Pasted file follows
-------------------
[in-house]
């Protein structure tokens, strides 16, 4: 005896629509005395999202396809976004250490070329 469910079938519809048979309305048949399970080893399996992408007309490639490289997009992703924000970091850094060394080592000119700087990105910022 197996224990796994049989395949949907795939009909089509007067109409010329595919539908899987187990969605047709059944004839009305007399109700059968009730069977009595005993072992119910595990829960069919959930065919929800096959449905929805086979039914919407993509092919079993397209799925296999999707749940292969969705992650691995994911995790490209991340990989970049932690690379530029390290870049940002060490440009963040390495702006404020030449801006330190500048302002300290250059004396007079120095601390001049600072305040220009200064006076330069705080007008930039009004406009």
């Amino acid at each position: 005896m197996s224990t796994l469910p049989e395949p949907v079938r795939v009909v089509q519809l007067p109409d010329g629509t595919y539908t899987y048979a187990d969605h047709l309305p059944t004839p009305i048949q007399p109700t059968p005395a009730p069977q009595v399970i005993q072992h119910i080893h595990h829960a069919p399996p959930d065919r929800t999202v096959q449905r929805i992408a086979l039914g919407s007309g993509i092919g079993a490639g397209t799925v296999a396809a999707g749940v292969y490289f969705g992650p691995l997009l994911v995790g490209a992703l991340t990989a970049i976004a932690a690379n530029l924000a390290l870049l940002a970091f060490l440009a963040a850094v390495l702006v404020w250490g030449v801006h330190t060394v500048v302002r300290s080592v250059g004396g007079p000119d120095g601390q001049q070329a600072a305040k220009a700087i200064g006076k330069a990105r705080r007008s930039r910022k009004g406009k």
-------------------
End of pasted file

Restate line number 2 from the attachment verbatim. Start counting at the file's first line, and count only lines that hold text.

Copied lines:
């Protein structure tokens, strides 16, 4: 005896629509005395999202396809976004250490070329 469910079938519809048979309305048949399970080893399996992408007309490639490289997009992703924000970091850094060394080592000119700087990105910022 197996224990796994049989395949949907795939009909089509007067109409010329595919539908899987187990969605047709059944004839009305007399109700059968009730069977009595005993072992119910595990829960069919959930065919929800096959449905929805086979039914919407993509092919079993397209799925296999999707749940292969969705992650691995994911995790490209991340990989970049932690690379530029390290870049940002060490440009963040390495702006404020030449801006330190500048302002300290250059004396007079120095601390001049600072305040220009200064006076330069705080007008930039009004406009």